It seems that collectively, everyone wants to know why we procrastinate so much. Luckily, there are a groups of professionals who not only concern themselves with why we procrastinate, but do not put the task off until the last minute. Interestingly, according to the leaders of procrastination study, we usually do not procrastinate due to laziness or for a lack of trying (though these are obviously a very real reason in some cases). No, it may comfort some (and disturb others) to know that the reason we procrastinate generally has to do with a fundamental flaw in thinking. Even better, those involved in procrastination study say this flaw in thinking may be corrected once we recognize it as an issue. So why do we procrastinate?
In a 1999 procrastination study, participants were asked to choose three movies from a possible 24, one of which they would watch immediately, and two others that they would watch two and four days later. Fifty-six percent of the procrastination study participants chose to watch a frivolous movie first, while 63 percent of the procrastination study participants gave in and watched a thought-provoking film two days later. As you might have guessed, most of the procrastination study participants waited until the third session, four days from the original procrastination study session, to watch anything mindful, though they all claimed to want to watch each movie which was selected.
Why did most procrastination study participants, a whopping 71 percent, choose to wait until the third and final procrastination study until they watched a critically acclaimed movie like “Schindler’s List”? The answer to the procrastination study participants’ behavior, along with the answer to why we procrastinate so much, are one in the same. According to those who ran the procrastination study, and cognitive psychologists throughout, we procrastinate because we fall victim to what is known as “present bias.”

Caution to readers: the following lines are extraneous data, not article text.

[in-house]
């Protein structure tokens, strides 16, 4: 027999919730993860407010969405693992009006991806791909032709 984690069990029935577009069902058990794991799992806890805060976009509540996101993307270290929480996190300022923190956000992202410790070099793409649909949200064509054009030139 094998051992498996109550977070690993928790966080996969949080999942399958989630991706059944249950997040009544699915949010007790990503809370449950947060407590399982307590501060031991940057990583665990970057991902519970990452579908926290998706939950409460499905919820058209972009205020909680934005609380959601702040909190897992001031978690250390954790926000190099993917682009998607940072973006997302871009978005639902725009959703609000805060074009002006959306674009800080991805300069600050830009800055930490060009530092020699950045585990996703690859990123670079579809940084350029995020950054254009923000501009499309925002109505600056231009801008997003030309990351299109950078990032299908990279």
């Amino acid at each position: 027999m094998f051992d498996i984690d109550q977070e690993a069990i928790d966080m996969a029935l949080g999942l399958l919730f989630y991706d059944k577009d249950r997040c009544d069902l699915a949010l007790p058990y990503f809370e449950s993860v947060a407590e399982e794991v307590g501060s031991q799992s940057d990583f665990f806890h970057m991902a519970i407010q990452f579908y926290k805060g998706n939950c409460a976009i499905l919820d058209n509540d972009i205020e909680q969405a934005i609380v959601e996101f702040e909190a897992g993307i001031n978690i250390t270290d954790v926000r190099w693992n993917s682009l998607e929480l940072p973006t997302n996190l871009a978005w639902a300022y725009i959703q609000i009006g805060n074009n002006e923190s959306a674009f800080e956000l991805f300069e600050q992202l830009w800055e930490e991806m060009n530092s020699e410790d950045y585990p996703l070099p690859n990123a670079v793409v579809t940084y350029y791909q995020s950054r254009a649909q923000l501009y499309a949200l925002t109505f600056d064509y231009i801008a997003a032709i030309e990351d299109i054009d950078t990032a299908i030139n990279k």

What is present bias and what does it have to do with procrastination? Present bias is the phenomena in which people misjudge what they will want in the future due to the security of that time being so far away. For example, it was obviously much easier for the procrastination study participants to select a critically acclaimed movie and say they would watch it on the third procrastination study session, as it was a partially tedious act they would not be forced to face until the very last minute. We procrastinate because we fail to realize exerting effort or creating change is difficult and requires dedication.
How can we overcome present bias and fight procrastination? The only way to stop procrastinating is to confront the fact that we are procrastinating and make active changes in our lives; no one is going to do that for us. If we want to stop, then we need to stop. Procrastination is a monster we create ourselves, which means we completely have the power to slay it.
McRaney, David. “Why Our Monkey Brains Are Prone to Procrastination (No, It’s Not Just Laziness or Lack O Willpower)”. AlterNet. 04, June 2011. Web. July 2011. http://www.alternet.org/story/151514/why_our_monkey_brains_are_prone_to_procrastination_(no,_it%27s_not_just